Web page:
"It's true," said Gene Muller, founder of Flying Fish and an advocate of Jersey's beer scene. "We sell more in Philly than South Jersey."
(Aboard the Battleship New Jersey was the Garden State Craft Brewers Guild 12th Annual Beer Festival on Saturday - a showcase for beer made in Jersey. I know it'll be packed with beer drinkers, and not just because sucking down the likes of Lambertville's River Horse Double White beneath the ship's huge guns is about as cool as it gets.
The fact is, Jersey beer drinkers are thirsty for an opportunity to bend their elbows in their home state.
"The demand is definitely there for good beer, just based on the number of New Jersey people you see in Philly bars," Muller said.
But Muller and others believe South Jersey is hamstrung by incredibly expensive liquor licenses. Paying $500,000 for a license is not unusual: Last summer, one in Cherry Hill went for an astounding $1.6 million. (By comparison, you can get a license in Philadelphia for about $65,000.)
Licensing experts point to the real-estate market, speculation and the scarcity of licenses, which are doled out by municipalities, based on population. More than a dozen South Jersey towns (including Moorestown and Haddonfield) are dry, which further inflates the prices in neighboring communities.
Whatever the reason, those high costs are affordable mainly to big restaurant chains - Olive Garden, Applebee's, Hooters and their ilk. Their managers, who answer to the suits at corporate, rarely take chances with their beer selection and stick with the usual macros.
Even a small chain like Iron Hill, which has brewpubs in Pennsylvania and Delaware, has been unable to crack the Jersey nut. A deal in Marlton fell through last year, partly over licensing costs, said Mark Edelson, a partner at Iron Hill and head of its brewing operations.
"We've been dying to get into New Jersey for years. We're always getting e-mails, 'When are you coming to Jersey?' " said Edelson, who added that Iron Hill is currently in negotiations on a deal in New Jersey. "The demographic is outstanding there, but the cost of a liquor license and an affordable lease are always the issues."
It takes a sense of independence and self-confidence to run a distinctive tavern. But faced with six-figure fees, you just won't see the type of young entrepreneurs behind the likes of Memphis Taproom or Southwark opening a cozy gastropub in Deptford.
There are plenty of nonchain restaurants throughout South Jersey, however, that serve nothing more imaginative than the wholly pedestrian (and overpriced) Stella Artois. What's their excuse?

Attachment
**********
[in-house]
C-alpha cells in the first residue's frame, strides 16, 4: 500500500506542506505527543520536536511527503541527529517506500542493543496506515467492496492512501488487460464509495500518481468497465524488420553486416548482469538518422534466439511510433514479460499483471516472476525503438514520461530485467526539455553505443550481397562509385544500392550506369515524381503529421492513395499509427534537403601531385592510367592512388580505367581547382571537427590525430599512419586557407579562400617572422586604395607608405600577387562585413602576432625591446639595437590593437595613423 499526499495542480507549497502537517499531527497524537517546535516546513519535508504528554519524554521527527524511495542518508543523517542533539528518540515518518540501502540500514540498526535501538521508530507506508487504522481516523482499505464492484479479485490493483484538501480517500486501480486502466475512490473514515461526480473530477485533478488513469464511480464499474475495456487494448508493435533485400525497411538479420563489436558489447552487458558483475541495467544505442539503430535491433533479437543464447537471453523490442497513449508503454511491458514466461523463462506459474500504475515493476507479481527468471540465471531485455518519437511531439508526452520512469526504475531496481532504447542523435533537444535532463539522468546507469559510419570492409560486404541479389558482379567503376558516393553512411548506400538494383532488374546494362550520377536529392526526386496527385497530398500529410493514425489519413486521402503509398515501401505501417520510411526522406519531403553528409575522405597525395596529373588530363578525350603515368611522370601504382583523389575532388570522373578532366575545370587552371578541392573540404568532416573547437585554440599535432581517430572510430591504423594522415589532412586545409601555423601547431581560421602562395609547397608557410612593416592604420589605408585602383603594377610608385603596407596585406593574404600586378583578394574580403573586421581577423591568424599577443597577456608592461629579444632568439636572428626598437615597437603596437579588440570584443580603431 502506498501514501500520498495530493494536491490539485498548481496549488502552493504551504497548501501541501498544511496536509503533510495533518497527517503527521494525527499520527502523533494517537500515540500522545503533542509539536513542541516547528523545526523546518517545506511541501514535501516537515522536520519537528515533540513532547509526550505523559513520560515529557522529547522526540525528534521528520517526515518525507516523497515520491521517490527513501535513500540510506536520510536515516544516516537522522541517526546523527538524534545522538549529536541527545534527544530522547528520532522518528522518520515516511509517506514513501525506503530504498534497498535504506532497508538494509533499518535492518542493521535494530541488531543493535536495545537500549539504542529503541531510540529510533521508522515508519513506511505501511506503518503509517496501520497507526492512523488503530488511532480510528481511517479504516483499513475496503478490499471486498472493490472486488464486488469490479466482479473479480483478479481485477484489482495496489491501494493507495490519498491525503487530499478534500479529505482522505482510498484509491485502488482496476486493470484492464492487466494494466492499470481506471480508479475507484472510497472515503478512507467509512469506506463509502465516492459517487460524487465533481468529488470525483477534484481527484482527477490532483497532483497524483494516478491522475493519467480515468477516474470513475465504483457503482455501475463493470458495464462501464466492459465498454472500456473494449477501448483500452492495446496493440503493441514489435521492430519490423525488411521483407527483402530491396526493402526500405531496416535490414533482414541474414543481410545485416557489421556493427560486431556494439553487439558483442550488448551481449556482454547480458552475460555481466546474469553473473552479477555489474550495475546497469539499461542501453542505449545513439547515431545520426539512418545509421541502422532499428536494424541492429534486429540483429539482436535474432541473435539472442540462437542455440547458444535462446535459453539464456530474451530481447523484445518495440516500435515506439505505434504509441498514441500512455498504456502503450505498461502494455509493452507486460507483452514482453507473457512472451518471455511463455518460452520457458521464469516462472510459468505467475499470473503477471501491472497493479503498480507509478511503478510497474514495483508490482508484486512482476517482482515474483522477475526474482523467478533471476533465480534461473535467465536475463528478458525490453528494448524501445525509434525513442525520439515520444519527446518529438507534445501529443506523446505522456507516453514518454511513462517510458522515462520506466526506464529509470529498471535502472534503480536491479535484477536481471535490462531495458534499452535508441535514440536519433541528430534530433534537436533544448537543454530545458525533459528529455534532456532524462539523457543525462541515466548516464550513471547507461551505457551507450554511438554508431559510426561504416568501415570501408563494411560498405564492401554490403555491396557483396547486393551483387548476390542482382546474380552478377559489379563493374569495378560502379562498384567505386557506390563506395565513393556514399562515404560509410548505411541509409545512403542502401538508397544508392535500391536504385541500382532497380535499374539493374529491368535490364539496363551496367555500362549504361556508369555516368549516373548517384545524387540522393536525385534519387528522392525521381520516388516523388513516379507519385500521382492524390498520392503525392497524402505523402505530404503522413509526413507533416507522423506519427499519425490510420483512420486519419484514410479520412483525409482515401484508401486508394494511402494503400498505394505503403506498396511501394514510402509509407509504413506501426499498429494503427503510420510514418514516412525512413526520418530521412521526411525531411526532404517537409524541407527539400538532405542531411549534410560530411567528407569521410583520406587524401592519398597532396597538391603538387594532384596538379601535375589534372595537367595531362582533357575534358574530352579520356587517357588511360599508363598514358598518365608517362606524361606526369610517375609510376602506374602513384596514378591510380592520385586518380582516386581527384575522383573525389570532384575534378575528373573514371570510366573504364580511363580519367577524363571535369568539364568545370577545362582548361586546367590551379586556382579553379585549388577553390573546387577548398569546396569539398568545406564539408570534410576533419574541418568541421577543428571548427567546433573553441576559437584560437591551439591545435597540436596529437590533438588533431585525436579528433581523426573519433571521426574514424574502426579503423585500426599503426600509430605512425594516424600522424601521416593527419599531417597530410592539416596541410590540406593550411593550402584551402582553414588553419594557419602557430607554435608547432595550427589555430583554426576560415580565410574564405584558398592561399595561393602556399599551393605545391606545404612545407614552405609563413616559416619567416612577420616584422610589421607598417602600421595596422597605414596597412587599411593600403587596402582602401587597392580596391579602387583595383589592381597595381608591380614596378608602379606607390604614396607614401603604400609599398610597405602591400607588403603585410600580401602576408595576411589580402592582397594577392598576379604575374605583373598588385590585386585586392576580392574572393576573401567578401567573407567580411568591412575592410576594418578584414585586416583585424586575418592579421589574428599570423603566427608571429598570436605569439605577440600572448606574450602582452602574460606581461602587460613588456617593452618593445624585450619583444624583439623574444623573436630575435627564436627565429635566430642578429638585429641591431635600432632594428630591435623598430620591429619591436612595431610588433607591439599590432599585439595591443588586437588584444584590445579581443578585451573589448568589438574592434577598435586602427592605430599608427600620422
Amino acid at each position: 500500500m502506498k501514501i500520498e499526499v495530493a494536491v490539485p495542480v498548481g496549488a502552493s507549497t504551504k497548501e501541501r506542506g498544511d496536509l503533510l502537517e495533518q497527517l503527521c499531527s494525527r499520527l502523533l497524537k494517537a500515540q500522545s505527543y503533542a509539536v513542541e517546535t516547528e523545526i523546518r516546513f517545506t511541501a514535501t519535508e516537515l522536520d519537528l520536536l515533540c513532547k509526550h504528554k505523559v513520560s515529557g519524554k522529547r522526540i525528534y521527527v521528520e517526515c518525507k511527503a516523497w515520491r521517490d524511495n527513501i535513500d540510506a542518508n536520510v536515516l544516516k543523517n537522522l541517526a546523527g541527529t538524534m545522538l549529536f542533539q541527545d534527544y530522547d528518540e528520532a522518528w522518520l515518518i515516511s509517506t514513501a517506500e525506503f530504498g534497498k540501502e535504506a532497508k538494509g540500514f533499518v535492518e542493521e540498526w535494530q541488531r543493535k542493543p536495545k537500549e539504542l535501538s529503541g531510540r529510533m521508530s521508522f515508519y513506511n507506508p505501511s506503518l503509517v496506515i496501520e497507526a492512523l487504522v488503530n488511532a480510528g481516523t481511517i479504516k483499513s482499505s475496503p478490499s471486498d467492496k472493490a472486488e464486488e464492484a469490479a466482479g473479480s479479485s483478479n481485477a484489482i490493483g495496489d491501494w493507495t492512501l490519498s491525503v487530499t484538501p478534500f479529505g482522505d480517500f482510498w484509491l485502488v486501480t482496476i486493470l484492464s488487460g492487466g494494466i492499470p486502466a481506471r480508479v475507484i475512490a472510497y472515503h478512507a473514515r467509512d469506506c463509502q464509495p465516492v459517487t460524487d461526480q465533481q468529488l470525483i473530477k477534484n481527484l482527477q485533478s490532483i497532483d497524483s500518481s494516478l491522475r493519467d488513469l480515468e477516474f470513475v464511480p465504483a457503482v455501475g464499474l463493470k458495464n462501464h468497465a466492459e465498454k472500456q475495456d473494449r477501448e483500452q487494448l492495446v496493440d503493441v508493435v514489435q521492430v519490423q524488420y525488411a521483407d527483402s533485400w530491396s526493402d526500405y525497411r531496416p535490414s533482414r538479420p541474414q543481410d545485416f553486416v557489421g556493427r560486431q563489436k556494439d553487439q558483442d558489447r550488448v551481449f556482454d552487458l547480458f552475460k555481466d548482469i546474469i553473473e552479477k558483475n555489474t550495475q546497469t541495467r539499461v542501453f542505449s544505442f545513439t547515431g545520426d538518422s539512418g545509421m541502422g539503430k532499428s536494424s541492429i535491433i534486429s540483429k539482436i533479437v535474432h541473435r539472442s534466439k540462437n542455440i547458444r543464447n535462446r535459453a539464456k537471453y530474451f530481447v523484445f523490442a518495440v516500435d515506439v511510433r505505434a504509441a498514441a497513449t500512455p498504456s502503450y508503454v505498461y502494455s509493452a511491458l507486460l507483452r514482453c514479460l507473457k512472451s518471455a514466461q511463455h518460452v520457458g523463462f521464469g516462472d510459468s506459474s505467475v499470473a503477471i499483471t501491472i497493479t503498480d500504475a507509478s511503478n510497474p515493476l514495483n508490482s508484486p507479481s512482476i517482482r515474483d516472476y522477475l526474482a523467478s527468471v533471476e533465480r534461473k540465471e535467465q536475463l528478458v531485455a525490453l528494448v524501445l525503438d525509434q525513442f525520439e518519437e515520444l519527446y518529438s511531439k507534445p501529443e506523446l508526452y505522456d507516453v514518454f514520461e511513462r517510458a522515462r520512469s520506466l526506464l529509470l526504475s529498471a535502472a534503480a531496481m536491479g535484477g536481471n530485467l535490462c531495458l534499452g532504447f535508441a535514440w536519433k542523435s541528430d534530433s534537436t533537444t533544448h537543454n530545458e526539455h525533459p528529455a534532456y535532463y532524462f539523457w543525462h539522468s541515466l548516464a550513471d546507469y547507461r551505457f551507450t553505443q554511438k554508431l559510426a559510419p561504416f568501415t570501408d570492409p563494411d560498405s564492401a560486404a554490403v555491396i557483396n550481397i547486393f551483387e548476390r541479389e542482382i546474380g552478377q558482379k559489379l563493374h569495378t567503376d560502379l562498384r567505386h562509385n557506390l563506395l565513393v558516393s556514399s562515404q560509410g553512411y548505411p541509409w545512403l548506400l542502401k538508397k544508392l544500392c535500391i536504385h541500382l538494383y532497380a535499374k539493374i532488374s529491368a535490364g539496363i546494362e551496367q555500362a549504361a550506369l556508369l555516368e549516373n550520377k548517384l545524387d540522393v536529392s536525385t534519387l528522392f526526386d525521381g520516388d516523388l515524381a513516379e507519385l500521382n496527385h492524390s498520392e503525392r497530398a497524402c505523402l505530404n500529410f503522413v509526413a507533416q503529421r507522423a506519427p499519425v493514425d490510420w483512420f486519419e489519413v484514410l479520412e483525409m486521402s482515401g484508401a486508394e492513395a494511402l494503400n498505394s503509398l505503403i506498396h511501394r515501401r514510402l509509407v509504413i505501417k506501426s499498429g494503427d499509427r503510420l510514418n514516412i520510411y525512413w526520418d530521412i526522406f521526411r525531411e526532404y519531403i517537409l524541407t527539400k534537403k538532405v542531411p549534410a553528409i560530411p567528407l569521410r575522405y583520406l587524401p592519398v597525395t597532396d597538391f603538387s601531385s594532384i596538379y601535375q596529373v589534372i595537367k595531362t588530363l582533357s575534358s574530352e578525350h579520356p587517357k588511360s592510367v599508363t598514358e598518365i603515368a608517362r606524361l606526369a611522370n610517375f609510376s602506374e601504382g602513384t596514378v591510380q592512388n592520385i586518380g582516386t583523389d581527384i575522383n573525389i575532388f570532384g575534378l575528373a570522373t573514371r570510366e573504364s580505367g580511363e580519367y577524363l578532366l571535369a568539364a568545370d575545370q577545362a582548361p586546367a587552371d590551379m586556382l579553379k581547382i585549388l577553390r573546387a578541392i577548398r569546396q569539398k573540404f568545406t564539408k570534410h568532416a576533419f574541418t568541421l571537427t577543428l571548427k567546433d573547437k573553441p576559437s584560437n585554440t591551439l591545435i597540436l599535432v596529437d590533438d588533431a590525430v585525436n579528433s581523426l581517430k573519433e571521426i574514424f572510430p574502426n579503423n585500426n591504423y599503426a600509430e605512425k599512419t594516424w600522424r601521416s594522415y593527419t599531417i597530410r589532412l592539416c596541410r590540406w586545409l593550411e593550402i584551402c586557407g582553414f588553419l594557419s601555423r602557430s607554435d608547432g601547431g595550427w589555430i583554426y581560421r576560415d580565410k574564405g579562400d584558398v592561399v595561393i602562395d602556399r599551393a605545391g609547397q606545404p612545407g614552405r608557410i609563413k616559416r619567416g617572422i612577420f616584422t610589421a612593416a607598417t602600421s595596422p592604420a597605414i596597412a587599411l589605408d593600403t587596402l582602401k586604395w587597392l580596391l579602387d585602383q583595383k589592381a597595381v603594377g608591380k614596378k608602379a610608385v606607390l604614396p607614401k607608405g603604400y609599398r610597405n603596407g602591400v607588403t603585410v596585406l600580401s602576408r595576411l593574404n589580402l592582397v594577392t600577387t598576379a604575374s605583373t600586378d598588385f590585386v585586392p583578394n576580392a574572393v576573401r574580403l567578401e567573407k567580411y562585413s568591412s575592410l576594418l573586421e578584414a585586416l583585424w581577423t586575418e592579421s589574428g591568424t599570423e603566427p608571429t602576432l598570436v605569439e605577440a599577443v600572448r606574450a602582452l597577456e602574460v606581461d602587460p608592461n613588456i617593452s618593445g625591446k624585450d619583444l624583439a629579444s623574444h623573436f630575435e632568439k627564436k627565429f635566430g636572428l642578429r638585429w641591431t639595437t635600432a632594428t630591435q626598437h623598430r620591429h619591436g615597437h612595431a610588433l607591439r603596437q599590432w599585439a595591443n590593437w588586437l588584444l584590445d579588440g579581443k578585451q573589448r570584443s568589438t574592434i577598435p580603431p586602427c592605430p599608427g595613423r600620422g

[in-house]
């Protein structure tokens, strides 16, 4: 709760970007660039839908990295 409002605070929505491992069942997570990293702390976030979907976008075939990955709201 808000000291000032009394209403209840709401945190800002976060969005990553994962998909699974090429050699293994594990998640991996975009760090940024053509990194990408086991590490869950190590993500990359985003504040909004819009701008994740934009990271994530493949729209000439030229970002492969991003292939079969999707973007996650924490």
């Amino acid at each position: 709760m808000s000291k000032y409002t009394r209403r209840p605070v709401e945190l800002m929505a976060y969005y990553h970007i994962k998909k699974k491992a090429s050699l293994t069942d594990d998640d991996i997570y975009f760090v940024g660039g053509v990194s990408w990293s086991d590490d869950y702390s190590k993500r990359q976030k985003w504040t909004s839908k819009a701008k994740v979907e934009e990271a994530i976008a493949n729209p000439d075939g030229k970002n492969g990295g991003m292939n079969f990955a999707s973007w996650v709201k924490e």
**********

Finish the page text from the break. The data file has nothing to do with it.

John McDevitt, who owns the superb High Street Grille in Mount Holly (truly worth the trip over the bridge, Philly), says the other guys are missing the boat.
He packs them in with frequent tastings and beer cuisine, noting, "Really, draft beer is one of the most profitable things you can do with your liquor license. Craft beer drinkers don't mind paying a little more for great beer, plus people who drink craft beer eat good food."
So here's some advice for South Jersey restaurant owners: Don't take McDevitt's word or even mine. Get yourself a ticket to tomorrow's Garden State Craft Brewers Guild festival. They're just $40, and they're available online at www.njbeer.org. The fest runs noon to 4 p.m. on the Battleship New Jersey, 62 Battleship Place, along the Camden waterfront (856-966-1652, battleshipnewjersey.org).
Take a sip and check out the crowd. They're all your potential customers. But you'll never see them walk through your door till you get with the game and start serving good beer.
Good suds in Jersey
It's not a complete Beer Wasteland on the other side of the Delaware. These joints feature more than just BudMillerCoors.
_ Cork, 90 Haddon Ave., Westmont. Known for wine, but the beer taps are primo. (Look for: Founder's Devil Dancer.)
_ Harper's Pub, 1 Gibbsboro Road, Clementon. Eighteen taps (Dogfish Head 60 Minute IPA).
_ High Street Grille, 64 High St., Mount Holly. The best beer bar in South Jersey, with 10 very good taps, plus another 10 promised by summer's end (Heavy Seas Hang Ten).
_ P.J. Whelihan's Pub, locations in Cherry Hill, Haddonfield, Maple Shade, Medford Lakes, Sewell. Sports bars with huge tap lists (P.J.W. Copper Lager from Victory).
_ Max's Seafood, Burlington and Hudson streets, Gloucester City. Very good bottle selection (Schneider Aventinus). *
"Joe Sixpack" by Don Russell appears weekly in Big Fat Friday. For more on the beer scene in Philly and beyond, visit www.joesixpack.net. Send e-mail to email@example.com.